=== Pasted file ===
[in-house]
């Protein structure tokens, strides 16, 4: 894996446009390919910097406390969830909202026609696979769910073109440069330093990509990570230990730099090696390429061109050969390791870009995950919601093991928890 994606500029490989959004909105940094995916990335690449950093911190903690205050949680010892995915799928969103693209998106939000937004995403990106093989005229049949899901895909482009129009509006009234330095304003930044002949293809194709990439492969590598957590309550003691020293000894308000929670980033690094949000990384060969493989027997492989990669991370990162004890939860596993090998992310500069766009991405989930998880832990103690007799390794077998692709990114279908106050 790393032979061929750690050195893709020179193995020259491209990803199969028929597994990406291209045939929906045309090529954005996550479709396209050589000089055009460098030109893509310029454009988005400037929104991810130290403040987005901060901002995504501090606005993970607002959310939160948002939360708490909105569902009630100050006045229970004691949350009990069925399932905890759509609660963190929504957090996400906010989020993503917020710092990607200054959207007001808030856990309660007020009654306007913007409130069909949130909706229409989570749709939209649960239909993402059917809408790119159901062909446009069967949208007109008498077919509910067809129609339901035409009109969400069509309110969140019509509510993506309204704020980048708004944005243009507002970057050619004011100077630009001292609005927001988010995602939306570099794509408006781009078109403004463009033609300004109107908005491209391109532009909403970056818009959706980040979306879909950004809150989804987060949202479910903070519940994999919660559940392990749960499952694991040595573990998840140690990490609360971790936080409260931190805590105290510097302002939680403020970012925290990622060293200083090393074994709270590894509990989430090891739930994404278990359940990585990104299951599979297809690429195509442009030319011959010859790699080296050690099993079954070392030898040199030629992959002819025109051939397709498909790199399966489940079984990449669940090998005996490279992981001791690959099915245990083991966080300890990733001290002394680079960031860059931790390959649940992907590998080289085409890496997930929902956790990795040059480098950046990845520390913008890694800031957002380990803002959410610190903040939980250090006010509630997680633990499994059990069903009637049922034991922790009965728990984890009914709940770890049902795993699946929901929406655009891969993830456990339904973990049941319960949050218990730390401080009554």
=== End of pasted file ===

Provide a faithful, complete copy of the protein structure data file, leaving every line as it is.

[in-house]
């Protein structure tokens, strides 16, 4: 894996446009390919910097406390969830909202026609696979769910073109440069330093990509990570230990730099090696390429061109050969390791870009995950919601093991928890 994606500029490989959004909105940094995916990335690449950093911190903690205050949680010892995915799928969103693209998106939000937004995403990106093989005229049949899901895909482009129009509006009234330095304003930044002949293809194709990439492969590598957590309550003691020293000894308000929670980033690094949000990384060969493989027997492989990669991370990162004890939860596993090998992310500069766009991405989930998880832990103690007799390794077998692709990114279908106050 790393032979061929750690050195893709020179193995020259491209990803199969028929597994990406291209045939929906045309090529954005996550479709396209050589000089055009460098030109893509310029454009988005400037929104991810130290403040987005901060901002995504501090606005993970607002959310939160948002939360708490909105569902009630100050006045229970004691949350009990069925399932905890759509609660963190929504957090996400906010989020993503917020710092990607200054959207007001808030856990309660007020009654306007913007409130069909949130909706229409989570749709939209649960239909993402059917809408790119159901062909446009069967949208007109008498077919509910067809129609339901035409009109969400069509309110969140019509509510993506309204704020980048708004944005243009507002970057050619004011100077630009001292609005927001988010995602939306570099794509408006781009078109403004463009033609300004109107908005491209391109532009909403970056818009959706980040979306879909950004809150989804987060949202479910903070519940994999919660559940392990749960499952694991040595573990998840140690990490609360971790936080409260931190805590105290510097302002939680403020970012925290990622060293200083090393074994709270590894509990989430090891739930994404278990359940990585990104299951599979297809690429195509442009030319011959010859790699080296050690099993079954070392030898040199030629992959002819025109051939397709498909790199399966489940079984990449669940090998005996490279992981001791690959099915245990083991966080300890990733001290002394680079960031860059931790390959649940992907590998080289085409890496997930929902956790990795040059480098950046990845520390913008890694800031957002380990803002959410610190903040939980250090006010509630997680633990499994059990069903009637049922034991922790009965728990984890009914709940770890049902795993699946929901929406655009891969993830456990339904973990049941319960949050218990730390401080009554």